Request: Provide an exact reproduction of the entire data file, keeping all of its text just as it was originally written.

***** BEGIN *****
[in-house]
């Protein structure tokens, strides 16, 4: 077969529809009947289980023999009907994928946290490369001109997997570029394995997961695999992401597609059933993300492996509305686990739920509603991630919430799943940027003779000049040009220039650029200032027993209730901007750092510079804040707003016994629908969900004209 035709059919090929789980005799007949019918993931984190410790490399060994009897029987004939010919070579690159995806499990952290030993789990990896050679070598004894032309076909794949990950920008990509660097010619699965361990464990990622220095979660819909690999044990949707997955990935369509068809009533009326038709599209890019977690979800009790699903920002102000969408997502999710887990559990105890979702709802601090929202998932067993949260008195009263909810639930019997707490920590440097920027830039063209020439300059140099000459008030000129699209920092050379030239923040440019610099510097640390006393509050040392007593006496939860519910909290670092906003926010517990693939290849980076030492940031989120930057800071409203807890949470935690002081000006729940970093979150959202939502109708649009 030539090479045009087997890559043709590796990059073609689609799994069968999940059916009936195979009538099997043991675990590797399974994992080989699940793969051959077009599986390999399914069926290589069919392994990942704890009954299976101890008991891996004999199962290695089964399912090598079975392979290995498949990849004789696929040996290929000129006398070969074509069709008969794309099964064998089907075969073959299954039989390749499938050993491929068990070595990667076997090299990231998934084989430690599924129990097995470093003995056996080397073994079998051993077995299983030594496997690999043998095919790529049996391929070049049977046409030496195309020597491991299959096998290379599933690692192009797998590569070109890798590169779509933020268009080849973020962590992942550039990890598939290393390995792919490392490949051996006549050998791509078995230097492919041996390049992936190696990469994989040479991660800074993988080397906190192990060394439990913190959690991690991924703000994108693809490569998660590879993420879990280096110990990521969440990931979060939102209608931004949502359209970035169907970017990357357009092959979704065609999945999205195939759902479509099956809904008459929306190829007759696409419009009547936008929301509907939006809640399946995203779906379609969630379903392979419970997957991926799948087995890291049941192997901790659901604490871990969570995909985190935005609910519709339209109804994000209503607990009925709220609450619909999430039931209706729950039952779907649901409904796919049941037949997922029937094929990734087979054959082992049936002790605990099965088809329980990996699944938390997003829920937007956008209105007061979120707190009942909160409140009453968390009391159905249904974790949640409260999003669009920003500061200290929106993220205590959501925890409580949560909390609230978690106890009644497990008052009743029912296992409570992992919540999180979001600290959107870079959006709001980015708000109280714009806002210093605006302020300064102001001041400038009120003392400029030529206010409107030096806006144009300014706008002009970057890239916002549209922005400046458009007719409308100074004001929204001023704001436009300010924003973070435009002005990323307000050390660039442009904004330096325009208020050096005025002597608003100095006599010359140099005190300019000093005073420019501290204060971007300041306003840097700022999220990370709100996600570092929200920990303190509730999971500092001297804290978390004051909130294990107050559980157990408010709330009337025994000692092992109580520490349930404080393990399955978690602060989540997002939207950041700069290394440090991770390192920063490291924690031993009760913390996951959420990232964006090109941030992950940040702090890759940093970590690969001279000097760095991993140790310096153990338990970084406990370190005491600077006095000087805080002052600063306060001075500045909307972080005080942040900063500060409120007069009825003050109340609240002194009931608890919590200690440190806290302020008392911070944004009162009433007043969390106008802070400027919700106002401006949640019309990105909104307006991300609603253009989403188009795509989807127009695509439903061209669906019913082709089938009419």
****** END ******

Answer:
[in-house]
């Protein structure tokens, strides 16, 4: 077969529809009947289980023999009907994928946290490369001109997997570029394995997961695999992401597609059933993300492996509305686990739920509603991630919430799943940027003779000049040009220039650029200032027993209730901007750092510079804040707003016994629908969900004209 035709059919090929789980005799007949019918993931984190410790490399060994009897029987004939010919070579690159995806499990952290030993789990990896050679070598004894032309076909794949990950920008990509660097010619699965361990464990990622220095979660819909690999044990949707997955990935369509068809009533009326038709599209890019977690979800009790699903920002102000969408997502999710887990559990105890979702709802601090929202998932067993949260008195009263909810639930019997707490920590440097920027830039063209020439300059140099000459008030000129699209920092050379030239923040440019610099510097640390006393509050040392007593006496939860519910909290670092906003926010517990693939290849980076030492940031989120930057800071409203807890949470935690002081000006729940970093979150959202939502109708649009 030539090479045009087997890559043709590796990059073609689609799994069968999940059916009936195979009538099997043991675990590797399974994992080989699940793969051959077009599986390999399914069926290589069919392994990942704890009954299976101890008991891996004999199962290695089964399912090598079975392979290995498949990849004789696929040996290929000129006398070969074509069709008969794309099964064998089907075969073959299954039989390749499938050993491929068990070595990667076997090299990231998934084989430690599924129990097995470093003995056996080397073994079998051993077995299983030594496997690999043998095919790529049996391929070049049977046409030496195309020597491991299959096998290379599933690692192009797998590569070109890798590169779509933020268009080849973020962590992942550039990890598939290393390995792919490392490949051996006549050998791509078995230097492919041996390049992936190696990469994989040479991660800074993988080397906190192990060394439990913190959690991690991924703000994108693809490569998660590879993420879990280096110990990521969440990931979060939102209608931004949502359209970035169907970017990357357009092959979704065609999945999205195939759902479509099956809904008459929306190829007759696409419009009547936008929301509907939006809640399946995203779906379609969630379903392979419970997957991926799948087995890291049941192997901790659901604490871990969570995909985190935005609910519709339209109804994000209503607990009925709220609450619909999430039931209706729950039952779907649901409904796919049941037949997922029937094929990734087979054959082992049936002790605990099965088809329980990996699944938390997003829920937007956008209105007061979120707190009942909160409140009453968390009391159905249904974790949640409260999003669009920003500061200290929106993220205590959501925890409580949560909390609230978690106890009644497990008052009743029912296992409570992992919540999180979001600290959107870079959006709001980015708000109280714009806002210093605006302020300064102001001041400038009120003392400029030529206010409107030096806006144009300014706008002009970057890239916002549209922005400046458009007719409308100074004001929204001023704001436009300010924003973070435009002005990323307000050390660039442009904004330096325009208020050096005025002597608003100095006599010359140099005190300019000093005073420019501290204060971007300041306003840097700022999220990370709100996600570092929200920990303190509730999971500092001297804290978390004051909130294990107050559980157990408010709330009337025994000692092992109580520490349930404080393990399955978690602060989540997002939207950041700069290394440090991770390192920063490291924690031993009760913390996951959420990232964006090109941030992950940040702090890759940093970590690969001279000097760095991993140790310096153990338990970084406990370190005491600077006095000087805080002052600063306060001075500045909307972080005080942040900063500060409120007069009825003050109340609240002194009931608890919590200690440190806290302020008392911070944004009162009433007043969390106008802070400027919700106002401006949640019309990105909104307006991300609603253009989403188009795509989807127009695509439903061209669906019913082709089938009419």